Many of the DVD’s extras reappear on the Blu-ray, and we start with an audio commentary from producer Mireille Soria and directors Kelly Asbury and Lorna Cook, all of whom sit together for this running, screen-specific track. I found it tough to make it through this commentary.

While the participants seem enthusiastic about the film, they fail to provide much real information about the project. They occasionally discus topics such as the flick’s genesis and the challenges created by the mix of 2D and 3D animation, but the vast majority of the track simply praises the film.

Oh my, do they tell us how much they love Spirit! I expect some of this sort of material, but the commentary for Spirit goes way over the top in that regard. Over and over the participants tell us how great various components are and how much they love different elements.

Frankly, the participants come across as awfully full of themselves, and this becomes a genuine turn-off. A good commentary leads me to like a movie more than I did before I listened to it, but this track really started to sour me on the flick after a while.

Learn to Draw Spirit with James Baxter lasts 13 minutes and 48 seconds and provides exactly what it describes. We meet Spirit’s chief animator as he goes through the four steps required to depict our star horse. Though mainly aimed at the kiddies, Baxter offers a surprisingly detailed look at the work required, and this program gives us a pretty nice art lesson.

Mostly a promotional piece, Animating Spirit offers a quick look at those elements. The seven-minute, two-second program brings comments from producer Jeffrey Katzenberg, DreamWorks Animation head of technology Ed Leonard, director Kelly Asbury, digital supervisor Doug Cooper, 3D effects supervisor Wendy Rogers, 2D CGI supervisor Jane Gotts, senior supervising animator James Baxter, and horse consultant Dr. Deb Bennett. Much of the time, we’re simply told how ground-breaking the animation of Spirit is, but we do find a few useful bits, such as a sequence that depicts how some scenes combine cel and computer art.

Another featurette appears next with The Songs of Spirit. This nine-minute and 41-second piece follows the same format seen in “Animation”. We get comments from composer Hans Zimmer, directors Kelly Asbury and Lorna Cook, singer/songwriter Bryan Adams, producers Mireille Soria and Jeffrey Katzenberg, and actor Matt Damon. The program includes a lot of the usual notes about how great everything is, but we see some good glimpses of the recording process and also learn a few nice bits about the work. In particular, Zimmer offers compelling remarks about the challenges he experienced.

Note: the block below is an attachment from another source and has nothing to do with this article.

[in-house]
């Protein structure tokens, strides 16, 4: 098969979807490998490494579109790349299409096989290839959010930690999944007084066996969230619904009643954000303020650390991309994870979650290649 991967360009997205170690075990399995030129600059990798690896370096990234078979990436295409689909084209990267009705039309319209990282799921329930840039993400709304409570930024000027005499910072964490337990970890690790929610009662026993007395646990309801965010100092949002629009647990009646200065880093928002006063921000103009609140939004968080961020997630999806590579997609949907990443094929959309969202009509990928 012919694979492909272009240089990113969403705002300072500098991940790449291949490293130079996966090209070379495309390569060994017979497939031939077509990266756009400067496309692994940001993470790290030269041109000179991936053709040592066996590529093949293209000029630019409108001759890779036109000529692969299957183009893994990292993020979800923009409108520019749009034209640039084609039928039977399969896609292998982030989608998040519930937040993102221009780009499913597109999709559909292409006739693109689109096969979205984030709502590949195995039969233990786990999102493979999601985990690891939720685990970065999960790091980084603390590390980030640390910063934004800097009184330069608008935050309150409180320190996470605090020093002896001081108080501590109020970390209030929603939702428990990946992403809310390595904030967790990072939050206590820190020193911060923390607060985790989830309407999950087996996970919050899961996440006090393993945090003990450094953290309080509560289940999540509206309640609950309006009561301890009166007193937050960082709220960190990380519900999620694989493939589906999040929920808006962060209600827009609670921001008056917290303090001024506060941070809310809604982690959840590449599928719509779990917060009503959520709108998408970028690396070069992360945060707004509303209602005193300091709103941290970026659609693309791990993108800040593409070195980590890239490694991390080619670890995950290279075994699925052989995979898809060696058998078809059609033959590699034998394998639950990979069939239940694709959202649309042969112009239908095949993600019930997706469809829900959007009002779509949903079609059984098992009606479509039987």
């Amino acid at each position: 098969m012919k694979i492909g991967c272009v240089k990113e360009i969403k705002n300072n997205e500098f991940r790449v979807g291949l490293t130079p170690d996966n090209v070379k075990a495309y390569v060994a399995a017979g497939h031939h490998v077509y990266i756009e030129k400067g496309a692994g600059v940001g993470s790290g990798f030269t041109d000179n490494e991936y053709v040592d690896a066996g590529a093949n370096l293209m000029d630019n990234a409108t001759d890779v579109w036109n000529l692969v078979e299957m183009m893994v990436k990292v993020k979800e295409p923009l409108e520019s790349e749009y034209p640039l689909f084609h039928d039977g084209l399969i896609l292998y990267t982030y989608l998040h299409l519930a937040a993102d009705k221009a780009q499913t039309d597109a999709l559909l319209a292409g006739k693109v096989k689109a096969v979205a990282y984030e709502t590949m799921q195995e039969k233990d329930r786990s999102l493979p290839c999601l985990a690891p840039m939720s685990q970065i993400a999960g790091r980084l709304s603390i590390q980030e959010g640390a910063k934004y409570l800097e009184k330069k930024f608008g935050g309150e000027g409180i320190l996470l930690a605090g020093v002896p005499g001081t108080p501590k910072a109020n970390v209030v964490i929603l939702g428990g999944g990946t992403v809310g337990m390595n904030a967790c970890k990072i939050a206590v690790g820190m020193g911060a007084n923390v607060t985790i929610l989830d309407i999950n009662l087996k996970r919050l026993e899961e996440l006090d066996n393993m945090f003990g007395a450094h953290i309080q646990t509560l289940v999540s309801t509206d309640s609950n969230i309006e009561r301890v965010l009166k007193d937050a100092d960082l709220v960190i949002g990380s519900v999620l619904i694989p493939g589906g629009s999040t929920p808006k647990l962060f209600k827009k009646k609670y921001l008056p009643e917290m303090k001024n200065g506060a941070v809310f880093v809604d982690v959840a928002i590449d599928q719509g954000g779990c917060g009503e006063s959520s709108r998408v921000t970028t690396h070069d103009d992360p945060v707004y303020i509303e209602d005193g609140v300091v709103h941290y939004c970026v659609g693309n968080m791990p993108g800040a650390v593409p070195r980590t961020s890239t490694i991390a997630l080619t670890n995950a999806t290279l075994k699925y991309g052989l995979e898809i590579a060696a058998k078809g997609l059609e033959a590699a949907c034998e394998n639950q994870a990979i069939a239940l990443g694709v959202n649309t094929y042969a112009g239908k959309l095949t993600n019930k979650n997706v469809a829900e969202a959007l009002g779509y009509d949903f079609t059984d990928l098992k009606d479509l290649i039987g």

Within the Storyboards section, we see filmed renditions of four scenes. These last a total of 16 minutes, 51 seconds. These offer a pretty good look at the planning process for some of the film’s action sequences.

We can watch these with or without commentary from the directors. They seem a little more informative here than during the main movie. We still hear too much simple praise for the work, but we also get some decent information about the filmmaking process and the way storyboards assist them.

In the two-minute, 31-second International Star Talent tells us a little about the movie’s actors and the various dubs done for other countries. We get notes from actors Hartmut Engler, Erik Rubin, and Vegard Ylvisaker. Don’t expect to understand what Engler and Rubin say, though; Ylvisaker gives his brief remarks in English, but the others speak their native languages and the disc provides no translation.

Not that it matters, as “Talent” exists to promote the movie and that’s it. Some of the shots from the studio seem decent, but this remains a forgettable piece otherwise.

A second disc provides a DVD copy of the film. It appears to duplicate the original 2002 release, though it may drop the DVD-ROM extras; when I ran the disc in my drive, I didn’t get any access to them.

Spirit: Stallion of the Cimarron tried to offer something different for an animated film, and it occasionally succeeded. The movie felt derivative in some ways, but it nonetheless gave us a generally entertaining and compelling piece of work. The Blu-ray delivers mostly strong picture and audio along with a decent collection of bonus materials. Though not a great movie, Spirit entertains, and the Blu-ray represents it well.

To rate this film, visit the original review of SPIRIT

Review Archive:  # | A-C | D-F | G-I | J-L | M-O | P-R | S-U | V-Z | Viewer Ratings | Main